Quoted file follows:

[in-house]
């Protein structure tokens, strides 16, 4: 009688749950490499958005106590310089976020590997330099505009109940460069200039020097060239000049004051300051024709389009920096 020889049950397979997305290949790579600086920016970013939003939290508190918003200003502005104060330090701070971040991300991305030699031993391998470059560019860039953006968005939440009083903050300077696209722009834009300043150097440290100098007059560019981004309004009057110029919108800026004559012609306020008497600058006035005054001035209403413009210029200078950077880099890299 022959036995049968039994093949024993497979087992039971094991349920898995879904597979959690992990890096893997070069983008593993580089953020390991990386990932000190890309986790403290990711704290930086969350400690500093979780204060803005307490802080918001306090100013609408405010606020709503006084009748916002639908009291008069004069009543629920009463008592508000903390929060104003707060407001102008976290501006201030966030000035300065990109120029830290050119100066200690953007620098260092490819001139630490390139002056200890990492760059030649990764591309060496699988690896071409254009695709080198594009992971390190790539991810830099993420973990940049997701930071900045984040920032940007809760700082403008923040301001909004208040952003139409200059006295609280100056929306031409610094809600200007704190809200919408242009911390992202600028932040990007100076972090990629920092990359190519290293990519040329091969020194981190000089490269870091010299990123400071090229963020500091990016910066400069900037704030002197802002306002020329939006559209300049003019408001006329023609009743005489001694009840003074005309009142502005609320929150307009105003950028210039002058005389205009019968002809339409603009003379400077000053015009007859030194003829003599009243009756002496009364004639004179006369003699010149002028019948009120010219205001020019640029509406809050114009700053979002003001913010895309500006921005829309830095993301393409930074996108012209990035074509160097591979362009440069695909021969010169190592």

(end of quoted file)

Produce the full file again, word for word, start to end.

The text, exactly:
[in-house]
């Protein structure tokens, strides 16, 4: 009688749950490499958005106590310089976020590997330099505009109940460069200039020097060239000049004051300051024709389009920096 020889049950397979997305290949790579600086920016970013939003939290508190918003200003502005104060330090701070971040991300991305030699031993391998470059560019860039953006968005939440009083903050300077696209722009834009300043150097440290100098007059560019981004309004009057110029919108800026004559012609306020008497600058006035005054001035209403413009210029200078950077880099890299 022959036995049968039994093949024993497979087992039971094991349920898995879904597979959690992990890096893997070069983008593993580089953020390991990386990932000190890309986790403290990711704290930086969350400690500093979780204060803005307490802080918001306090100013609408405010606020709503006084009748916002639908009291008069004069009543629920009463008592508000903390929060104003707060407001102008976290501006201030966030000035300065990109120029830290050119100066200690953007620098260092490819001139630490390139002056200890990492760059030649990764591309060496699988690896071409254009695709080198594009992971390190790539991810830099993420973990940049997701930071900045984040920032940007809760700082403008923040301001909004208040952003139409200059006295609280100056929306031409610094809600200007704190809200919408242009911390992202600028932040990007100076972090990629920092990359190519290293990519040329091969020194981190000089490269870091010299990123400071090229963020500091990016910066400069900037704030002197802002306002020329939006559209300049003019408001006329023609009743005489001694009840003074005309009142502005609320929150307009105003950028210039002058005389205009019968002809339409603009003379400077000053015009007859030194003829003599009243009756002496009364004639004179006369003699010149002028019948009120010219205001020019640029509406809050114009700053979002003001913010895309500006921005829309830095993301393409930074996108012209990035074509160097591979362009440069695909021969010169190592």